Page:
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Discussion Starter · #1 ·
I think I'm going to quit using a press to seat primers and use a hand tool. My Dillon 550 never has seated primers worth a hoot. It takes too much pressure and the primers sometime have a 'dented' appearance. My RCBS Jr. isn't much better. My little Lee hand primer seats primers with far less difficulty than either and doesn't have primers stacked on top of each other.

It'll be a pain on the Dillon but I'm not an ammo factory. I can spend the extra time.
 

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I have never had an issue with my RCBS Jr over 30 years, not an issue with my LnL. That said the Dillon 550 gave me fits for two years so I moved on.
 
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I always hand seat ALL my primers. I use a Bald Eagle primer setter tool for the rifle cases and an RCBS had primer-seater for the handgun primers. I can precisely control the seat pressure with the Bald Eagle but for handgun stuff it's a bit over the top.
 

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Discussion Starter · #4 ·
Your experience pretty much mirrors mine.

The Dillon always has been the worst about denting primers.

I'm mainly concerned about working around a tube full of primers. There's quite a bit of explosive power there.
 

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I have a Hornady Lock-n-load press. it's primer insertion system works flawlessly if it's kept clean.

I wear a face shield (heavier than the ones sold these days at Sams Club) when handling primers and reloading - and am always very careful where the primer loading tube is pointed while I'm handling it.

The case is primed at the bottom of the down stroke (as you push the press lever) and you can feel it seat. The priming mechanism is in the right of the opening shot of this video. The tube of primers is inside a second steel tube.

 
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Discussion Starter · #6 ·
The best single stage press I ever used (it wasn't mine) was a Forrster/Bonanza Co-Ax. You had to feed it primers one at a time because it didn't have a primer tube and the thing was about as smooth as using a good hand priming tool.
 

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I’ve been seating primers almost exclusively with my 550b for more than 30 years without incident or mishap. Primers are dented only when there is debris in the pocket that holds the primer.
 

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Have no use for primer tubes at all. The more primers ae handled the more chance of a no fire.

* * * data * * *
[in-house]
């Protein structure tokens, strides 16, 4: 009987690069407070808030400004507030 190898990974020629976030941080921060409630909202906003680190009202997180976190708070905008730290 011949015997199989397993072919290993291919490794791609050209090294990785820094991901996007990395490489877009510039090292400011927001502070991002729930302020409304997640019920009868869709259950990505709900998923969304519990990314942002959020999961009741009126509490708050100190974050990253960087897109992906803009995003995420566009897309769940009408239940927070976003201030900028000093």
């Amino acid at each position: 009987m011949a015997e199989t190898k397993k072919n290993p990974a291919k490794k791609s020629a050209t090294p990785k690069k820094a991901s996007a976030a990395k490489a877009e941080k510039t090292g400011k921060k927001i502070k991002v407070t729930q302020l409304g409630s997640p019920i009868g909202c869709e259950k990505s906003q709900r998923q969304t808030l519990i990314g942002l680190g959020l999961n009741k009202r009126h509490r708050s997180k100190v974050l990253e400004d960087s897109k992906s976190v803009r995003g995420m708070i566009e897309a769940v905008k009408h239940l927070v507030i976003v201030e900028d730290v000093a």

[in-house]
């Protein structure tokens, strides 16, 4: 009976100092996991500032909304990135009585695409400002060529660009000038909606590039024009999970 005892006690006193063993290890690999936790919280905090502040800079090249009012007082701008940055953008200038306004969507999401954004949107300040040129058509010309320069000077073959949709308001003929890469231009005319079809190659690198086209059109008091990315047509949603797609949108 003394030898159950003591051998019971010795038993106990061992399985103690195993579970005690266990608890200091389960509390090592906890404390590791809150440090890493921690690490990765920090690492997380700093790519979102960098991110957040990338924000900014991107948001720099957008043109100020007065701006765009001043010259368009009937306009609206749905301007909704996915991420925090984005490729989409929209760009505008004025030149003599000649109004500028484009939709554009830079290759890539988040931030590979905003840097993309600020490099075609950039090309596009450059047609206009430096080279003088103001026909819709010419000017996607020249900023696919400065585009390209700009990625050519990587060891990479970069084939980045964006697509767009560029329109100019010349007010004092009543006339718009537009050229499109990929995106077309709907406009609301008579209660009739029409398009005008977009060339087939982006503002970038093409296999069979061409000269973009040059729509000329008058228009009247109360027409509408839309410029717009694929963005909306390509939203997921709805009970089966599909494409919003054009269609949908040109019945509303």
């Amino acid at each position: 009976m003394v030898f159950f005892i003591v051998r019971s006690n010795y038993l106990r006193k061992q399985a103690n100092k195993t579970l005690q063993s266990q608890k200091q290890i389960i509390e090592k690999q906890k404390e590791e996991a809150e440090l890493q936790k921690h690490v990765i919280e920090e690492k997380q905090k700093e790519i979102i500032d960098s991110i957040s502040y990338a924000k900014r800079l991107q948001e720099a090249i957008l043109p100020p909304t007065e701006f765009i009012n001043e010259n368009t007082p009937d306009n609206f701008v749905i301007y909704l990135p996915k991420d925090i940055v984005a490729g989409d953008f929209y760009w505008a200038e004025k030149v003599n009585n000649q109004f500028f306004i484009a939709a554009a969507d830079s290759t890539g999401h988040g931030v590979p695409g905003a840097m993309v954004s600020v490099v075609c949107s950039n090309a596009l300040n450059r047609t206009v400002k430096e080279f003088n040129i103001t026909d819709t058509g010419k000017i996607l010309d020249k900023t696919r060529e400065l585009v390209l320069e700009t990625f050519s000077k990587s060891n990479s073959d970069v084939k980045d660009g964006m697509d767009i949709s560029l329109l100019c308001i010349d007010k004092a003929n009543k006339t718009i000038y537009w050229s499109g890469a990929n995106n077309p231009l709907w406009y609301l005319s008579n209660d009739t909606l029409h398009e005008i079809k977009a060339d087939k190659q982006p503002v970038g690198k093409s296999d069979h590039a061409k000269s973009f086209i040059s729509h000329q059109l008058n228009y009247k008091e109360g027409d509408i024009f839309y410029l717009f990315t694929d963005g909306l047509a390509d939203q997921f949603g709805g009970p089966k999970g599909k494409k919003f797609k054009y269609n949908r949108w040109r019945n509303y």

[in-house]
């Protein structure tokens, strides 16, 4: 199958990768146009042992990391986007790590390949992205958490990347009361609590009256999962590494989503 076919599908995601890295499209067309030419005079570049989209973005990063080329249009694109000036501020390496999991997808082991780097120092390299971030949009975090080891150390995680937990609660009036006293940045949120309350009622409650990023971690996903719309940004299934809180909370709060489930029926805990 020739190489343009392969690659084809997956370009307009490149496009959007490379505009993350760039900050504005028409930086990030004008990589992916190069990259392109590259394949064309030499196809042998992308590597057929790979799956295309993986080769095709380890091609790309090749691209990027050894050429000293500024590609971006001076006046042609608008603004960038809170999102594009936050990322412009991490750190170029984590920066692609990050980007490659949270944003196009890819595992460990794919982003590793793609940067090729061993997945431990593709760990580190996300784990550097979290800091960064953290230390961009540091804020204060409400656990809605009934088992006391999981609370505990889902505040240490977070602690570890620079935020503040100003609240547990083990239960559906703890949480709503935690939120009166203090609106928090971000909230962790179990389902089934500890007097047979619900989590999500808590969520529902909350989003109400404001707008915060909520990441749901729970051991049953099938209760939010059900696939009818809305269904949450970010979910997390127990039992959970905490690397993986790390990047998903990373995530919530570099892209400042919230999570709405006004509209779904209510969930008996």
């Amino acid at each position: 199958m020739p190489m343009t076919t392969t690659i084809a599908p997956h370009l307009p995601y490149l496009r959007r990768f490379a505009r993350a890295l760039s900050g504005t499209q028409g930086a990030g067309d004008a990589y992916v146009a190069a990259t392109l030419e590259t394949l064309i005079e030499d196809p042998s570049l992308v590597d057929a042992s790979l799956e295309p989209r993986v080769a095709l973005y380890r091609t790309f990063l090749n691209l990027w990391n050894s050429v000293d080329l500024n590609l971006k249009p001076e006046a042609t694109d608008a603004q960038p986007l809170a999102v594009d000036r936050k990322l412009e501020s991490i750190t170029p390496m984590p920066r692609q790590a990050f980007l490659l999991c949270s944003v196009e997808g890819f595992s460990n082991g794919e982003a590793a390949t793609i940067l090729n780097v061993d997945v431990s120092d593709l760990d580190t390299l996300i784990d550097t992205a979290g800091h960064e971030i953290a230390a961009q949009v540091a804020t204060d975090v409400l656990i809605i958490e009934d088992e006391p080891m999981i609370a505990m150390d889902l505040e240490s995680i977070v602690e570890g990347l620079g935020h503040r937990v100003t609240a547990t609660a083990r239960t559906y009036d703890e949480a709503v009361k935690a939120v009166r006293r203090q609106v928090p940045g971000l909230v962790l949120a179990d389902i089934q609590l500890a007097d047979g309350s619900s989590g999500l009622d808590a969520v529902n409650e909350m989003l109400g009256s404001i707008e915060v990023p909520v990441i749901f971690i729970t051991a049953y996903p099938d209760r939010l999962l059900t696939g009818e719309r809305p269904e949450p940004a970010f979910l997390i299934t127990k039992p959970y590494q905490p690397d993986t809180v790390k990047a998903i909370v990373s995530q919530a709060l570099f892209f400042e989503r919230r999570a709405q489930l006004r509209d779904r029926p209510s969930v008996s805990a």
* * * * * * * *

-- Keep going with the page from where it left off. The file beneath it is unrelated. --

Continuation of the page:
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Your experience pretty much mirrors mine.

The Dillon always has been the worst about denting primers.

I'm mainly concerned about working around a tube full of primers. There's quite a bit of explosive power there.
Why? Are you going to hit them with a hammer or something? Seriously, primers in a tube aren't an issue
 

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Discussion Starter · #10 ·
Why? Are you going to hit them with a hammer or something? Seriously, primers in a tube aren't an issue
 

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Again, how is that bottom primer going to go off? it won't decide to do it in its own. I have used primer tubes for almost 40 years and have never had any issue. Loose primers in a jar can be detonated - there are web stories about that.
 

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While it's a low risk issue, it can happen - which is why I wear face / eye protection when reloading.

If a primer is somehow not in correct position inside the primer tube, it's possible that the feed could crush the primer - and sometimes violently enough to ignite it. If it goes off in the tube it can set off others resting there.

A clear face shield is easy to wear, really doesn't get in the way and can protect you from serious injury.
 

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Discussion Starter · #13 ·
Again, how is that bottom primer going to go off? it won't decide to do it in its own. I have used primer tubes for almost 40 years and have never had any issue. Loose primers in a jar can be detonated - there are web stories about that.
And I'm not telling you to quit using primer tubes. All I said was that I'm going to quit using them.
 

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Interesting. Never used them, don't plan on it. I will say that detonating a primer is similar to shooting a kids cap pistol (you remember those right?)...

I've detonated 209's in my inline smoke pole before (with no charge or pill in the breech), they just go 'pop' and that is it and I'd say a 209 has more 'pop' than say a large pistol primer. I much prefer either my RCBS hand priming tool (because it has a tactile feel to the seating operation, or my Bald Eagle when I seat primers for match rifle loads.
 
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